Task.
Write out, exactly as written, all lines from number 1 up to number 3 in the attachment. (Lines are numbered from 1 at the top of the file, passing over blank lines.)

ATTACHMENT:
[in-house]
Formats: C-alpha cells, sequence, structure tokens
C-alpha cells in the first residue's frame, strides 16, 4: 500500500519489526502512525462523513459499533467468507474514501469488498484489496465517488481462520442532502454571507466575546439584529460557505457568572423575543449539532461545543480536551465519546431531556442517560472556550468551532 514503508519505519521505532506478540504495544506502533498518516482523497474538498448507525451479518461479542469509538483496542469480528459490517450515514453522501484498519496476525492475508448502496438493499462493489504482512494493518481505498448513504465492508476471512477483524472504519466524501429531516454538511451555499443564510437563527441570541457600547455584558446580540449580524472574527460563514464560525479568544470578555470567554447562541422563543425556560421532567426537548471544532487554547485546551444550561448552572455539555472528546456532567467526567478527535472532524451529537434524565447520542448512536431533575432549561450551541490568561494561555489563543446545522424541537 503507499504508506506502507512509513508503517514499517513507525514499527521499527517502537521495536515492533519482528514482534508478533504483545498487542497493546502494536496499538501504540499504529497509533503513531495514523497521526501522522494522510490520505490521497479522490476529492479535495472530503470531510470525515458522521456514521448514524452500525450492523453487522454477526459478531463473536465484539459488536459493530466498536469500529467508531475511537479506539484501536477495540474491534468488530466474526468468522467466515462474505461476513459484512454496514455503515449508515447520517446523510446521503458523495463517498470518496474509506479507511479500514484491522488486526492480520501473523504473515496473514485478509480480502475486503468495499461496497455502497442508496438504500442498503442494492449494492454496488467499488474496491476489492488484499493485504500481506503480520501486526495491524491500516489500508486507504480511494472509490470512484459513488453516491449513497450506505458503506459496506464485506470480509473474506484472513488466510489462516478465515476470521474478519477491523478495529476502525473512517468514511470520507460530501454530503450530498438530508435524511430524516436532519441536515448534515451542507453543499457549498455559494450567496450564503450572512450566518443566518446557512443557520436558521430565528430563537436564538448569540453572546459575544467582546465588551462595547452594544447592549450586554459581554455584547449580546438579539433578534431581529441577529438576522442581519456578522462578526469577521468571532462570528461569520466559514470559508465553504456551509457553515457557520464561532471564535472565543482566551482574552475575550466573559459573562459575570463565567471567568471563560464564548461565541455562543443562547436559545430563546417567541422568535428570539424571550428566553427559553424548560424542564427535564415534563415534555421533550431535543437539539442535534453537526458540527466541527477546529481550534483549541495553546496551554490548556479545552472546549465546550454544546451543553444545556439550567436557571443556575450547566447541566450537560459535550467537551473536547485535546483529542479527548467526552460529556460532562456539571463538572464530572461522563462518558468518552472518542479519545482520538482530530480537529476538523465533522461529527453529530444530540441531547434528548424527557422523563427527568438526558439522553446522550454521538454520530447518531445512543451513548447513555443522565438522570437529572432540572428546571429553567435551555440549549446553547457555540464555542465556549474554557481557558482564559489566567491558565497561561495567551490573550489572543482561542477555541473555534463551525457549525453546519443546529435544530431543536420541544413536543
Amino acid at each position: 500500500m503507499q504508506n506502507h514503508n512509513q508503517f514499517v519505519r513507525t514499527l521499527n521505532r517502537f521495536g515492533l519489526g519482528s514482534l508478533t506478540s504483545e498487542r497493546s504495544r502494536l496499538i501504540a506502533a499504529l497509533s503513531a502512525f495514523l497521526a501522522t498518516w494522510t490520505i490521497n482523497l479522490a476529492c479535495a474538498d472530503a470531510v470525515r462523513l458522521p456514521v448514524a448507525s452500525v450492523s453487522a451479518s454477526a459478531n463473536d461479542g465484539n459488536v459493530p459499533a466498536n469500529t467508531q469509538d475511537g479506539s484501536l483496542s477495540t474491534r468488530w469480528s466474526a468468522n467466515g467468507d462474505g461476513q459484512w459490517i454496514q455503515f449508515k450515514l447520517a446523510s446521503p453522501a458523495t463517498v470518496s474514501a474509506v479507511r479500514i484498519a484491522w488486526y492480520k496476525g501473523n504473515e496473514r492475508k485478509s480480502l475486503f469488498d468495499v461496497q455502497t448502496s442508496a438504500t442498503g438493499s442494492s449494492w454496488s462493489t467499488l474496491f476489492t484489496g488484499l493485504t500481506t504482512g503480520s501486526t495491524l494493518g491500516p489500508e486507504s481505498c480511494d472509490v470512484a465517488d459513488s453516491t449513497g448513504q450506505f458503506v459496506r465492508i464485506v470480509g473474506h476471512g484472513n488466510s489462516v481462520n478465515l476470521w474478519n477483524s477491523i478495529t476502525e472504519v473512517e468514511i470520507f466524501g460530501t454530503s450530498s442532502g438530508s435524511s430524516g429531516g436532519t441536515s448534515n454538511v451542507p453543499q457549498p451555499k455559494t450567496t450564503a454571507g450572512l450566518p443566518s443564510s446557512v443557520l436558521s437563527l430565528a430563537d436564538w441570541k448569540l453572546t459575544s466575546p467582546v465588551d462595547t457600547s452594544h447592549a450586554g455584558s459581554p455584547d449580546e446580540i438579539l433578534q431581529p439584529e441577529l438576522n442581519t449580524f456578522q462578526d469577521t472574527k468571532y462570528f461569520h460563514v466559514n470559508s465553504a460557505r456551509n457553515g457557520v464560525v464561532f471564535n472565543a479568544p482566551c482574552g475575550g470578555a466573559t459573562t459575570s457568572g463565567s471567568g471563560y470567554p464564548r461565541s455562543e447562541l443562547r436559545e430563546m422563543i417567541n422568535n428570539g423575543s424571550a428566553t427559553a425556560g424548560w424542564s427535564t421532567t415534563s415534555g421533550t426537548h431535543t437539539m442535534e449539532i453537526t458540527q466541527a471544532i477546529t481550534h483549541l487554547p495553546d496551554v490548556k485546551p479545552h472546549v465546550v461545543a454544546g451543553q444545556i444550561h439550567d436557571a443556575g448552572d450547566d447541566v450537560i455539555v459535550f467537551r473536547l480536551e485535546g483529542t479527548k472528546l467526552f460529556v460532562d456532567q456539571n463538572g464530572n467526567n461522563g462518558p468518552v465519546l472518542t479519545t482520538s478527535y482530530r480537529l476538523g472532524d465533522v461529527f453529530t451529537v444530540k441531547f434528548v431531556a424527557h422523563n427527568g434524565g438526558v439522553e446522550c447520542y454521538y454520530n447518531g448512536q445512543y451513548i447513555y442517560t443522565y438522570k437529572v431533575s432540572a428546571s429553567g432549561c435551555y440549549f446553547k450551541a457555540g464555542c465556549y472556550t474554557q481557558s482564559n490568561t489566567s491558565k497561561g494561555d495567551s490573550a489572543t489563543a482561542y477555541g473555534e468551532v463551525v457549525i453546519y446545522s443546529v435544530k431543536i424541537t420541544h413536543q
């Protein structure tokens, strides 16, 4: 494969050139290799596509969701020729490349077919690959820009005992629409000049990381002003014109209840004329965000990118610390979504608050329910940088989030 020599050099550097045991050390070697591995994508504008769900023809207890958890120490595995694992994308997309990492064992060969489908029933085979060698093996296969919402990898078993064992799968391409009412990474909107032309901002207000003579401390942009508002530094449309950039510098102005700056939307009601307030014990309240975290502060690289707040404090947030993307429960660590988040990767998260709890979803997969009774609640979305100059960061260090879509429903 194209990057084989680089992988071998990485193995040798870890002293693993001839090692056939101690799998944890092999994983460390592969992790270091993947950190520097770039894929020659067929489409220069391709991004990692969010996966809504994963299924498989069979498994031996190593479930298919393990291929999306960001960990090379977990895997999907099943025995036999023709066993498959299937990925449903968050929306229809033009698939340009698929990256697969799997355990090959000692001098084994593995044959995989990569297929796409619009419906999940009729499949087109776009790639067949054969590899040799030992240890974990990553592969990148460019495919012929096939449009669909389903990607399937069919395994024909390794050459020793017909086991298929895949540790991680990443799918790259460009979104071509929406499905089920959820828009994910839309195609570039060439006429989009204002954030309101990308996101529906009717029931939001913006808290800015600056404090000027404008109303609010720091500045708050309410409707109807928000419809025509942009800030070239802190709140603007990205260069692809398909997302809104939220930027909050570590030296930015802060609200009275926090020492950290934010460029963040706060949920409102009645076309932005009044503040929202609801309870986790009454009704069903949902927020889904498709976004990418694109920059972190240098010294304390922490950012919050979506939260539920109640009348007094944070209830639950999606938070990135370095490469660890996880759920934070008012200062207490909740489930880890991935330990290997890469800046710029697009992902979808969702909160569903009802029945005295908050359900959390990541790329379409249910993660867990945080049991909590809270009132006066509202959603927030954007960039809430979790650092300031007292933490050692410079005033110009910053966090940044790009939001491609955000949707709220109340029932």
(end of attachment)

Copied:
[in-house]
Formats: C-alpha cells, sequence, structure tokens
C-alpha cells in the first residue's frame, strides 16, 4: 500500500519489526502512525462523513459499533467468507474514501469488498484489496465517488481462520442532502454571507466575546439584529460557505457568572423575543449539532461545543480536551465519546431531556442517560472556550468551532 514503508519505519521505532506478540504495544506502533498518516482523497474538498448507525451479518461479542469509538483496542469480528459490517450515514453522501484498519496476525492475508448502496438493499462493489504482512494493518481505498448513504465492508476471512477483524472504519466524501429531516454538511451555499443564510437563527441570541457600547455584558446580540449580524472574527460563514464560525479568544470578555470567554447562541422563543425556560421532567426537548471544532487554547485546551444550561448552572455539555472528546456532567467526567478527535472532524451529537434524565447520542448512536431533575432549561450551541490568561494561555489563543446545522424541537 503507499504508506506502507512509513508503517514499517513507525514499527521499527517502537521495536515492533519482528514482534508478533504483545498487542497493546502494536496499538501504540499504529497509533503513531495514523497521526501522522494522510490520505490521497479522490476529492479535495472530503470531510470525515458522521456514521448514524452500525450492523453487522454477526459478531463473536465484539459488536459493530466498536469500529467508531475511537479506539484501536477495540474491534468488530466474526468468522467466515462474505461476513459484512454496514455503515449508515447520517446523510446521503458523495463517498470518496474509506479507511479500514484491522488486526492480520501473523504473515496473514485478509480480502475486503468495499461496497455502497442508496438504500442498503442494492449494492454496488467499488474496491476489492488484499493485504500481506503480520501486526495491524491500516489500508486507504480511494472509490470512484459513488453516491449513497450506505458503506459496506464485506470480509473474506484472513488466510489462516478465515476470521474478519477491523478495529476502525473512517468514511470520507460530501454530503450530498438530508435524511430524516436532519441536515448534515451542507453543499457549498455559494450567496450564503450572512450566518443566518446557512443557520436558521430565528430563537436564538448569540453572546459575544467582546465588551462595547452594544447592549450586554459581554455584547449580546438579539433578534431581529441577529438576522442581519456578522462578526469577521468571532462570528461569520466559514470559508465553504456551509457553515457557520464561532471564535472565543482566551482574552475575550466573559459573562459575570463565567471567568471563560464564548461565541455562543443562547436559545430563546417567541422568535428570539424571550428566553427559553424548560424542564427535564415534563415534555421533550431535543437539539442535534453537526458540527466541527477546529481550534483549541495553546496551554490548556479545552472546549465546550454544546451543553444545556439550567436557571443556575450547566447541566450537560459535550467537551473536547485535546483529542479527548467526552460529556460532562456539571463538572464530572461522563462518558468518552472518542479519545482520538482530530480537529476538523465533522461529527453529530444530540441531547434528548424527557422523563427527568438526558439522553446522550454521538454520530447518531445512543451513548447513555443522565438522570437529572432540572428546571429553567435551555440549549446553547457555540464555542465556549474554557481557558482564559489566567491558565497561561495567551490573550489572543482561542477555541473555534463551525457549525453546519443546529435544530431543536420541544413536543